on to queue ,it will be waiting state.
The node that has been processed i.e. whose neighbors
have been added on to queue will be in processed state.
Nodes that have been processed once will not be consid-
ered again. So the field visit in a table will keep account
of it. In the beginnings all node will have zero in visit fi eld
as soon as a node is visited the value get updated to 1.
2.3.1. Table Construction
In the beginning phase, a route discovery will be initiated,
all nodes will update their routing table keeping in all
details .At this time visit field will be 0.Since, the cost of
sensing is less as compare to cost of communication.
For example consider a tree of nodes as shown in Fig-
ure 3.
In the Beginning:
For Node A
Src IDDest IDN_StatusS nos Battery
Status Visit TTL
A B Ready 111(say) B (Say) 0 1
C Ready 112(say) B (Say) 0 1
D Ready 113(say) B (Say) 1 1
For Node B
Src IDDest IDN_StatusS nos Battery
Status Visit TTL
B E Ready 121(say) B (Say) 0 1
C Ready 112(say) B (Say) 0 1
A Ready 122(say) B (Say) 1 1
Figure 3. Tree structure.
Copyright © 2011 SciRes. WSN
All nodes will update their routing table accord ingly in
the initialization phase. After this, a route discovery phas e
will start from the farthest node say base station in wire-
less sensor network field. Queue will be maintained, the
staring node say A will be in processed state an d all other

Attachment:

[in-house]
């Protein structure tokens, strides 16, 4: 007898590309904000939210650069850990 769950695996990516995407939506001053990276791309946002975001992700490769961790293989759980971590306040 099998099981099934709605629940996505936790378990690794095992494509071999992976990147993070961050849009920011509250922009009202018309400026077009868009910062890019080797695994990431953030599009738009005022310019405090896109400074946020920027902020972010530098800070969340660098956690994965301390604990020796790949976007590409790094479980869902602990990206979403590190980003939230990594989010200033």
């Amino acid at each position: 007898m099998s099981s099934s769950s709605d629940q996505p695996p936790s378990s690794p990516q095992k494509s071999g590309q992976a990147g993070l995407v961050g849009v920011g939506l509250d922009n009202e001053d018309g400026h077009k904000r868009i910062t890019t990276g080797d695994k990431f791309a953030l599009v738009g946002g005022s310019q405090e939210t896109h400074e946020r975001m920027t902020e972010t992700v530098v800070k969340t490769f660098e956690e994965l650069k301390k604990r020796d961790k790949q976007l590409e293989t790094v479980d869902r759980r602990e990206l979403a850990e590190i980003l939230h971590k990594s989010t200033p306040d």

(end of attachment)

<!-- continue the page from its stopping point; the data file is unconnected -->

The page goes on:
like B,C,D are in waiting state.
Src ID Dest ID N_Status S nos Battery
Status Visit TTL
A B Waiting 111(say) B (Say) 1 1
C Waiting 112(say) B (Say) 1 1
D Waiting 113(say) B (Say) 1 1
Like wise when Node B will be processed from Queue
Src ID Dest ID N_Status S nos Battery
Status Visit TTL
B E Waiting 121(say) B (Say) 1 1
C Waiting 112(say) B (Say) 1 1
A Waiting 122(say) B (Say) 1 1
Once all the nodes have updated table de tails with sig-
nificant data. Breath first search algorithm will be cal-
led .Various steps for the algorithm is:
Algorithm BFS(G)
Step 1: Initialize all nodes to ready state (status =1)
[Here n can be defined as the nu m ber of no d es. Ini -
visit =0
For (i=1; I <= n; i++)
Visit[i] =0;
Step 2: Put the starting node in queue and change its
status to the waiting state (status =2)
[Initialize starting node say v and make visit[v] =1]*
[Add on to queue [v], initialize to pointers to keep track]
Of front and rear element of queue
Front=Rear=–1 [initially]*
Rear=front=0 [incremented]*
[Rear++, front++]*
Queue [Rear]= v
Step 3: Repeat step 4 and 5 until queue is empty
[Check while (front<=Rear)]*
Step 4: Remove the front node n of queue. Process n
and change the status of n to the processed state (status
[Deleting element from the queue]*
v = queue [front]
front++ //incrementing front by one
Step 5: Add to the rear of the queue all the neighbors
of n that are in ready state (status =1), and change their
status to the waiting state (status =2). [End of the step 3
[find out all the nodes adjacent to v]*